2801 W Bancroft St MS 319
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Driscoll Alumni Center Rm 1002
2801 W Bancroft St MS 319
Toledo, Ohio 43606
And then there’s the rare person who gives all, becoming an essential part of the very fabric of the community he serves.
For more than 33 years, Ashel Bryan served the Medical University of Ohio, now The University of Toledo, through his keen leadership and widespread generosity. He was named an MCO Distinguished Citizen and received an honorary degree from the University. When the retired president of the Mid-American National Bank and Trust Company died in September, his legacy included:
- serving nine years on the MUO board, with four years as chairman
- serving 11 years on the MUO Foundation board, with three years at the helm
- overseeing vibrant growth of the campus, including construction of the hospital, Dowling Hall, Kobacker Center and Dana Conference Center
He and his wife, Dorothy, were longtime benefactors of what is now UT’s Health Science Campus. Their generosity created an outdoor commons area for patients, students, faculty, staff and the public. Their donations also supported the infusion center, renovations to the UT Medical Center Outpatient Pharmacy, and a boardroom and student lounge named in their honor. In addition, they contributed to a number of scholarship funds in their names, endowed professorships, and an emergency hardship fund for UTMC nurses.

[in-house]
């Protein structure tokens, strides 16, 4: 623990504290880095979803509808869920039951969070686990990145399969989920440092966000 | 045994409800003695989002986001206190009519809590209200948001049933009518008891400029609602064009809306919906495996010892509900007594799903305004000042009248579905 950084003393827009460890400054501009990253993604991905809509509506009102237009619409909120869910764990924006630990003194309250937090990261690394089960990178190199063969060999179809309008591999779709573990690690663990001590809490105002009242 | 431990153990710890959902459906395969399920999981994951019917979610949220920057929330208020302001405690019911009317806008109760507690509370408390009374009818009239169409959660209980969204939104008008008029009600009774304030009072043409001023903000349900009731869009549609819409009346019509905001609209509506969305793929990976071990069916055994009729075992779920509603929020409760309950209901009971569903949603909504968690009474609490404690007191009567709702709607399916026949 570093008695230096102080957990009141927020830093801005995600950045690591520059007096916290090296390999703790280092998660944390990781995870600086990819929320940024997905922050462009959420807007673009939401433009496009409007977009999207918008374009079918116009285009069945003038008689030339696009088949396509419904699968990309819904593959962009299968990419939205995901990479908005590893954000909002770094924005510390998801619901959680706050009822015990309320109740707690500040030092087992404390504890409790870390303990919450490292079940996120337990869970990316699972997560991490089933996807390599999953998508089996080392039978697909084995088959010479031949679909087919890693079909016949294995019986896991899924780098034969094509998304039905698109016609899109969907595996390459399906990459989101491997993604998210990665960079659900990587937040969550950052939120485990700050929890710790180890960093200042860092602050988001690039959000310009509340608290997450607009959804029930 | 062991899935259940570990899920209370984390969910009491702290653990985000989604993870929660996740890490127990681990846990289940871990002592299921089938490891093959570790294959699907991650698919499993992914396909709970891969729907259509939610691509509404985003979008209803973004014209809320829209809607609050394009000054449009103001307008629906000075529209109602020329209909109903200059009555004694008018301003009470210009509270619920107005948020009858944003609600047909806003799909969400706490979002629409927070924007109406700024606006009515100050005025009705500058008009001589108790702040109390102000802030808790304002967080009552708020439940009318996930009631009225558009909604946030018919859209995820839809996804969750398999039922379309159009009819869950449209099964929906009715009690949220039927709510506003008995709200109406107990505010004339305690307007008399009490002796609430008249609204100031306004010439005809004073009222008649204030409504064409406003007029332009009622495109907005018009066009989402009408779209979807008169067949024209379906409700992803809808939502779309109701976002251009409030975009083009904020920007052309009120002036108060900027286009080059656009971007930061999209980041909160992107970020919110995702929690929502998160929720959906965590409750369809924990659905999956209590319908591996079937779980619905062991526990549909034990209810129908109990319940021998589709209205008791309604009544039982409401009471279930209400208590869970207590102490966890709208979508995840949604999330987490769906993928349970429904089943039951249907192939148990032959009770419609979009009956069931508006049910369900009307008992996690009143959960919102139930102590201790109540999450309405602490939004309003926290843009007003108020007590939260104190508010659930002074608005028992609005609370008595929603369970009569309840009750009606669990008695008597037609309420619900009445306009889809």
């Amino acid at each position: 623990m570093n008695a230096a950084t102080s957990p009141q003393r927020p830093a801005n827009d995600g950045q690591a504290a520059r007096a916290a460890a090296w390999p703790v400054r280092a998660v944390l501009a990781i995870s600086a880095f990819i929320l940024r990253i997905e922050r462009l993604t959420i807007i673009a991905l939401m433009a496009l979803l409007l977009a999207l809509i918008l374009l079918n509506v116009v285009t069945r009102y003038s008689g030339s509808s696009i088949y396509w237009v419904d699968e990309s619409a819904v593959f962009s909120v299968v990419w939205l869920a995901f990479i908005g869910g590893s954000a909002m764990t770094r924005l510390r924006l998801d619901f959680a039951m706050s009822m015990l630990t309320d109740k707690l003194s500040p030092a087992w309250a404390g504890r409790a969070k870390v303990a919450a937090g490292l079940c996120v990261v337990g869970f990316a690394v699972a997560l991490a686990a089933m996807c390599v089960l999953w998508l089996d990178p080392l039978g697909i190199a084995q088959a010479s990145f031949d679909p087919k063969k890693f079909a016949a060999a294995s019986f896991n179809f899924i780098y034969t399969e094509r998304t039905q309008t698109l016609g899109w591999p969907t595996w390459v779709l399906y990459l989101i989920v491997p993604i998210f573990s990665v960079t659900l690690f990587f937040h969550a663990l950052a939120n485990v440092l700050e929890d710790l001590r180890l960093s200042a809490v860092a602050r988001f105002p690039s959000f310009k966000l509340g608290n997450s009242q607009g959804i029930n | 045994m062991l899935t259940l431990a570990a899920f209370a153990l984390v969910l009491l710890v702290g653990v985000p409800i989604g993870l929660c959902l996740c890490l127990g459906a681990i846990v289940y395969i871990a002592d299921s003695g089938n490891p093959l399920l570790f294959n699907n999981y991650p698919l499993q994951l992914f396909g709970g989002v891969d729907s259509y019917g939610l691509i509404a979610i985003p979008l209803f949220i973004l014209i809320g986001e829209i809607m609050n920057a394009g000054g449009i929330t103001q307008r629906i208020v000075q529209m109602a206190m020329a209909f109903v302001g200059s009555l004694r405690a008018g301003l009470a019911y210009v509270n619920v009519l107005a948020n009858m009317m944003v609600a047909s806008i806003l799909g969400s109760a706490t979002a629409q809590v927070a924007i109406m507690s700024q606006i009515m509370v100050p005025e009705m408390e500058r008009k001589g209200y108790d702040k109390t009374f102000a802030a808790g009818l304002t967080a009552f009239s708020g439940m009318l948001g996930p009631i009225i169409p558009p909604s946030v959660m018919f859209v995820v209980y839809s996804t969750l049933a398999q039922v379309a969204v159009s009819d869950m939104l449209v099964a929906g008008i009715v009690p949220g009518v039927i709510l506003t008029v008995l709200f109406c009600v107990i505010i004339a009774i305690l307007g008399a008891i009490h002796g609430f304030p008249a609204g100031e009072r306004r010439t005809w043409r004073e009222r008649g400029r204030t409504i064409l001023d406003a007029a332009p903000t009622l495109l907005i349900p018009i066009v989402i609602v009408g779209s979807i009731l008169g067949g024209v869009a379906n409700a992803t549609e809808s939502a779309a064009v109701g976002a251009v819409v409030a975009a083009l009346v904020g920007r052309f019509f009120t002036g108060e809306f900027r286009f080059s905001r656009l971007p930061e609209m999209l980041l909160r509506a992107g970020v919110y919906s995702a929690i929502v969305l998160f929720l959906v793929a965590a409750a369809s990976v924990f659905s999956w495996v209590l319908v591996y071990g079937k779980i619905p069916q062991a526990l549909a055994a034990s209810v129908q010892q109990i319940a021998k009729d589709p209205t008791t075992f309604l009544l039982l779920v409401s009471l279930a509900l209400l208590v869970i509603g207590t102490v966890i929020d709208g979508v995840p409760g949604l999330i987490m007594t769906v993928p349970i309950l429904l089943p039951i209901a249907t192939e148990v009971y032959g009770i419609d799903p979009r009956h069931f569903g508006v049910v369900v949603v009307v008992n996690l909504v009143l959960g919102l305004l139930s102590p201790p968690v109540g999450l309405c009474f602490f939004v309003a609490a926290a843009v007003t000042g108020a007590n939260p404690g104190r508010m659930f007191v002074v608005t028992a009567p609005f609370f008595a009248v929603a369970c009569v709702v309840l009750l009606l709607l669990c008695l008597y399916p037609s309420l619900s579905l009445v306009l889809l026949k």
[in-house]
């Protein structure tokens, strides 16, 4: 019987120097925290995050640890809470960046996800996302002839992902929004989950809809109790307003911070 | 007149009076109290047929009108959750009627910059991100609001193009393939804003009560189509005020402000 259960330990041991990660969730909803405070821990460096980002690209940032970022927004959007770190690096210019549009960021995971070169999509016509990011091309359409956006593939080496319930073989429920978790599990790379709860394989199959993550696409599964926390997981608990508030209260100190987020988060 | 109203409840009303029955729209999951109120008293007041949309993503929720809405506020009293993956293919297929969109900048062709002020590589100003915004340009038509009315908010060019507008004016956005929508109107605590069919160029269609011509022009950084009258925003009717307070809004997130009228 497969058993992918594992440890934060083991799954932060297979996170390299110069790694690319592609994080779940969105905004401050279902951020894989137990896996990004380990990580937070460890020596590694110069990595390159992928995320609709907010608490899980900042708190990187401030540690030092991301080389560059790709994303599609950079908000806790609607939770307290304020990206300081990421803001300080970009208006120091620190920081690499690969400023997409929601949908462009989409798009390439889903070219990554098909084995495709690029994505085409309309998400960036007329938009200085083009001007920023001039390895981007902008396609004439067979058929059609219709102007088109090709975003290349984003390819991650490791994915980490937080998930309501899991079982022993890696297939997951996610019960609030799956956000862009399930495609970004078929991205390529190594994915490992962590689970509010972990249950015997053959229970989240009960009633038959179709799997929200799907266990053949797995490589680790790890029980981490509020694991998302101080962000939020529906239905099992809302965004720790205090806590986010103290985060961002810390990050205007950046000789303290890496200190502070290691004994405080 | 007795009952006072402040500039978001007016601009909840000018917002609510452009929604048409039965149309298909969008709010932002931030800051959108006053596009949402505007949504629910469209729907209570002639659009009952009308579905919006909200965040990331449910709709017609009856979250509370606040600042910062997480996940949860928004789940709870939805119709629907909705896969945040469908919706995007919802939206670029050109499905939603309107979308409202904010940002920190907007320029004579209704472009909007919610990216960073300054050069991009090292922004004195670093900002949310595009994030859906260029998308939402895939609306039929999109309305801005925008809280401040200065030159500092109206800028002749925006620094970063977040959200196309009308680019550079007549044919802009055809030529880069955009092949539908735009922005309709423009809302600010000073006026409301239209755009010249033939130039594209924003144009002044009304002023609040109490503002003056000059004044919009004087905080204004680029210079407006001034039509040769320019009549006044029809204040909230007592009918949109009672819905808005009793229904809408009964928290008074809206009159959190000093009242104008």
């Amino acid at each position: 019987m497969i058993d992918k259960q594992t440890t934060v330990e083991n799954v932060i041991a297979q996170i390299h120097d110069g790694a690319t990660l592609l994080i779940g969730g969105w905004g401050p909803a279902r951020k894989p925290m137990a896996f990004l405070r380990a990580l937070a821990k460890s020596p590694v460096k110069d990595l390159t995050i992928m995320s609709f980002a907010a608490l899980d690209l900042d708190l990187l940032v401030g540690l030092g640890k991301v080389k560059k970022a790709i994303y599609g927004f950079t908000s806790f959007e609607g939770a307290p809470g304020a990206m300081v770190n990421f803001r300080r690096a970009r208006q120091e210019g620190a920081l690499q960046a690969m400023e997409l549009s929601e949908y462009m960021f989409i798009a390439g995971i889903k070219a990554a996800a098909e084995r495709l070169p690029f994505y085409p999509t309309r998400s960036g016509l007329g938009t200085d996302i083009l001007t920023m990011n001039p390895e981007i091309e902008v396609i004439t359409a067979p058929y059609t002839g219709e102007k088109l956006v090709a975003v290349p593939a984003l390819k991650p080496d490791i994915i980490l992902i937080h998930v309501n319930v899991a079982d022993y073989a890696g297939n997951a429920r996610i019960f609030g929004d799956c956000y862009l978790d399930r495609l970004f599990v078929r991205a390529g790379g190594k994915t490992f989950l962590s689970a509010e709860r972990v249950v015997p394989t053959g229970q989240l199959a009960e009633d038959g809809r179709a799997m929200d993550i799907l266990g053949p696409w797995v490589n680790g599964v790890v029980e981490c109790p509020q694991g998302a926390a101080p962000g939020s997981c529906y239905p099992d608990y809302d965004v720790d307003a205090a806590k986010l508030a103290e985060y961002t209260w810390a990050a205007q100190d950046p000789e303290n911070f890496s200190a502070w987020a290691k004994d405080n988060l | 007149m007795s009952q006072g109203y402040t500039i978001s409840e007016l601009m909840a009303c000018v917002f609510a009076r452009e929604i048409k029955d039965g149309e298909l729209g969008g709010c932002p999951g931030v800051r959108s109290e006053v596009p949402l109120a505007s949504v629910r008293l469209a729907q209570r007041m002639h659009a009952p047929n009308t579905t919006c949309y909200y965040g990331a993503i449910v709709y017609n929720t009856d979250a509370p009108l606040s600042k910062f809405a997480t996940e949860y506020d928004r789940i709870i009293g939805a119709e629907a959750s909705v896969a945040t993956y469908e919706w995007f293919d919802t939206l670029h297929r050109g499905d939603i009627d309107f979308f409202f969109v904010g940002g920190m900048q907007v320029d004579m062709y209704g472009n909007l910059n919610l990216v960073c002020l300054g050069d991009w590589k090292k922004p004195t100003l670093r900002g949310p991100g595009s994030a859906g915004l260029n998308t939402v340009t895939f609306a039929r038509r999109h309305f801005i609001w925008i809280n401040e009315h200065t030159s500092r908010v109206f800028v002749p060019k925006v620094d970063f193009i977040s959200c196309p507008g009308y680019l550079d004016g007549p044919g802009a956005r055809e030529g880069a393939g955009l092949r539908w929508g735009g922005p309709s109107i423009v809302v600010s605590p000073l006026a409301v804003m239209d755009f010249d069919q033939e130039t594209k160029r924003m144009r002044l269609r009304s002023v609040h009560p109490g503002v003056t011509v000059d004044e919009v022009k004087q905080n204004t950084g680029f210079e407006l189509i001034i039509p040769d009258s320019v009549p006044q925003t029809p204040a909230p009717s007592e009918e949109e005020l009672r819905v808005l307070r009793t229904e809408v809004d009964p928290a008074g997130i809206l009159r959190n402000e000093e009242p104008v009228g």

Earlier this year, Mr. Bryan donated his wife’s artwork, “The Chemo Painting Series,” to UT. Mrs. Bryan, who died in 2001, created the paintings to chronicle her battle against cancer. The series is on display on the second floor of the Health Science and Human Service Building. Her artwork also hangs in the UT Cancer Center and other locations on the Health Science Campus.
The Bryans also established a charitable remainder annuity trust, which provided them a fixed annual income while generating a future gift to benefit their named scholarship fund. The fund has assisted incoming first-year medical students since 1994, and their $45,000 trust gift ensures financial aid for the next generation of physicians.
“Hardly a week goes by that I do not encounter someone with a story of how my parents helped them,” said their son, David Bryan. “This happens frequently on the Health Science Campus, where I might meet a nurse who was helped by the Nursing Emergency Fund, a patient who finds solace in one of the ‘Chemo Paintings’ or a faculty member who recalls something my father did to help when he was on the Board of Trustees. By showing me the benefits and rewards of living a principled, philanthropic life, I too have been enriched by their example.”
“Ashel Bryan was a leader who knew how to make things happen and how to get others involved,” said UT President Lloyd Jacobs. “He was idealistic and altruistic in nature, committed to upholding the vision and mission of our organization. Ashel was filled with compassion, and inspired many through his acts of generosity. He was a mentor, friend and business colleague to many here at UT. His legacy will not be forgotten.”